अथामूर्तम्—वायुश्चान्तरिक्षं च; एतदमृतम्, एतद्यत्, एतत्त्यत्; तस्यैतस्यामूर्तस्य, एतस्यामृतस्य, एतस्य यतः, एतस्य तस्यैष रसो य एष एतस्मिन्मण्डले पुरुषः, तस्य ह्येष रसः—इत्यधिदैवतम् ॥ ३ ॥
athāmūrtam—vāyuścāntarikṣaṃ ca; etadamṛtam, etadyat, etattyat; tasyaitasyāmūrtasya, etasyāmṛtasya, etasya yataḥ, etasya tasyaiṣa raso ya eṣa etasminmaṇḍale puruṣaḥ, tasya hyeṣa rasaḥ—ityadhidaivatam || 3 ||
3. Now the subtle—it is air and the ether. It is immortal, it is unlimited, and it is undefined. The essence of that which is subtle, immortal, unlimited and undefined is the being that is in the sun, for that is the essence of the undefined. This is with reference to the gods.
Now the subtle form is being described. It is air and the ether, the two remaining elements. Being subtle it is immortal, and unlimited, hence not clashing with anything, and therefore immortal, not subject to destruction. It is unlimited, the opposite of limited, i.e. pervasive. Because it cannot be distinguished from others, therefore it is undefined. The word ‘Tyat’ indicates something that can be only indirectly described. The relation among the four epithets is as before. The essence of that which is subtle, immortal, unlimited and undefined, i.e. of the two subtle elements each having the four attributes, is the being that is in the sun, Hiraṇyagarbha as the cosmic organ, which is called the vital force. That is the quintessence of the two subtle elements, as in the previous instance (the solar orb was of the gross elements). This ‘being’ is the perfection of the two subtle elements, because they emanate from the Undifferentiated in order to form the subtle body of Hiraṇyagarbha. And because they seek to produce this, therefore it is the best product of them. For that is the essence of the undefined, because the ‘being’ that is in the sun is not perceived like the solar orb, and is the essence of the two elements. Hence there is a similarity between the being who is in the sun and the two elements. Therefore the reason furnished in the clause, ‘For that is the essence of the undefined,’ as if it were a familiar experience, is quite in order.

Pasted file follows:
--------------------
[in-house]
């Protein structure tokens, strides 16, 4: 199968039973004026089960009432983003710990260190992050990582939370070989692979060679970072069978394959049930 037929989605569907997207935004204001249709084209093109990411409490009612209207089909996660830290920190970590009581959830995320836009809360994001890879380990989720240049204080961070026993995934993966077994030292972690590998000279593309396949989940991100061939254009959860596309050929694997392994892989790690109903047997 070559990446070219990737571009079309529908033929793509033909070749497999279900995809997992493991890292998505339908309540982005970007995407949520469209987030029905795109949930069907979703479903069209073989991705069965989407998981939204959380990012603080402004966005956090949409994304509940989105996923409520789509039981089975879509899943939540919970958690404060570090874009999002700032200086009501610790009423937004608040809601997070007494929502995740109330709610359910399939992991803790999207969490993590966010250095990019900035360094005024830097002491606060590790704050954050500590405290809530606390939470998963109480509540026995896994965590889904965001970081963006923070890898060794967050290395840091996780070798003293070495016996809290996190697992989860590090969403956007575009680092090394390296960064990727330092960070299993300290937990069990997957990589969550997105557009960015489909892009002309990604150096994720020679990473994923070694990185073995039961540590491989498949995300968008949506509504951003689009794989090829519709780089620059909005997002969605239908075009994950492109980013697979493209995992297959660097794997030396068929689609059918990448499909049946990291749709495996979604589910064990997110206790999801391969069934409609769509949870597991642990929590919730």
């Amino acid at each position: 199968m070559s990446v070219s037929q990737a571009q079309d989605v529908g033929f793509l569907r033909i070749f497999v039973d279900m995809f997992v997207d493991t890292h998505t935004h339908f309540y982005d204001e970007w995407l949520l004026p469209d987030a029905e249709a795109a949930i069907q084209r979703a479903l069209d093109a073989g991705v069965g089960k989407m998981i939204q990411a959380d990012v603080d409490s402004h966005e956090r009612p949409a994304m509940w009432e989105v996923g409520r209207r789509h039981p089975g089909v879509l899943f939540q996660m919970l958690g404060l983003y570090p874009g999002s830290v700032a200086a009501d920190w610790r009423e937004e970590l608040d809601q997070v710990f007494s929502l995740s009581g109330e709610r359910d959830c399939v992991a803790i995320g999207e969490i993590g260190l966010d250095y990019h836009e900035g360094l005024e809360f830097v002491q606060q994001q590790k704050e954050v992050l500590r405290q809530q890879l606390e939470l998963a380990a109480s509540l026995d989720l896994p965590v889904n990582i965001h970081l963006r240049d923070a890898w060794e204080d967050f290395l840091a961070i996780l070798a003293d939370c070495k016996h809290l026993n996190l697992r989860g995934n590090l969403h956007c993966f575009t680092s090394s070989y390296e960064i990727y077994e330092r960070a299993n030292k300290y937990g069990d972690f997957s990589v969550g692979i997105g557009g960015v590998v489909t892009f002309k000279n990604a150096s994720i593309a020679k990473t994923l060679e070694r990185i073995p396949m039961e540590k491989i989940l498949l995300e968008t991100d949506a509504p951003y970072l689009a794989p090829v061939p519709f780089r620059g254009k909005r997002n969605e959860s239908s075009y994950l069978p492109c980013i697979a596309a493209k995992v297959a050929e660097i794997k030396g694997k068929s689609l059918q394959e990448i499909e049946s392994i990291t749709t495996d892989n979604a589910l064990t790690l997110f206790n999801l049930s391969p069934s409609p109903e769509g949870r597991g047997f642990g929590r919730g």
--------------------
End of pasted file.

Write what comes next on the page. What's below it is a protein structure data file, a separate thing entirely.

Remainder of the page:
Some say that the word ‘essence’ means cause, referring to the self of Hiraṇyagarbha, which is a conscious entity. The past actions of Hiraṇyagarbha direct air and the ether, and with these as their support they direct the other elements. Therefore, being the director, through its own actions, of air and the ether, it is called their essence, or cause. This view is wrong, because it makes the essence of the subtle form dissimilar to that of the gross form. To be explicit: The essence of the three gross elements is, as we have seen, the solar orb, which is gross and of the same class as the three elements; it is not a conscious entity. Therefore it stands to reason that the essence of the two subtle elements also should be of the same class as they. For the trend of both passages is the same. For instance, the gross and subtle forms have been distinguished as having four attributes each; so it is but proper that the essences of the gross and subtle forms, like these forms themselves of which they are the essences, should also be distinguished on the same principle. One cannot cook one half of a hen and keep the other half for laying eggs.
Objection: Suppose we say that the essence of the gross form too refers to the corscious self that identifies itself with the solar orb?
Reply: You say too little. The Śrutis every where teach that all gross and subtle forms are Brahman.
Objection: Is not the word ‘being,’ as applied to unconscious things, inappropriate?
Reply: No. We find the word ‘being’ applied in the Śrutis to the subtle body having wings, tail, etc. In the following passage, ‘“We can never beget progeny (initiate activity) so long as we are thus divided. Let us make these seven beings into one (the subtle body).” They made these seven beings into one,’ etc. (Ś. VI. i. i. 3), we ñnd the use of the word ‘being,’ as also in another Śruti (Tai. II. i.) referring to the gross body, which is the product of the food we eat, and other finer bodies. The words, This is with reference to the gods, close the topic so as to introduce the next topic, which is relating to the body.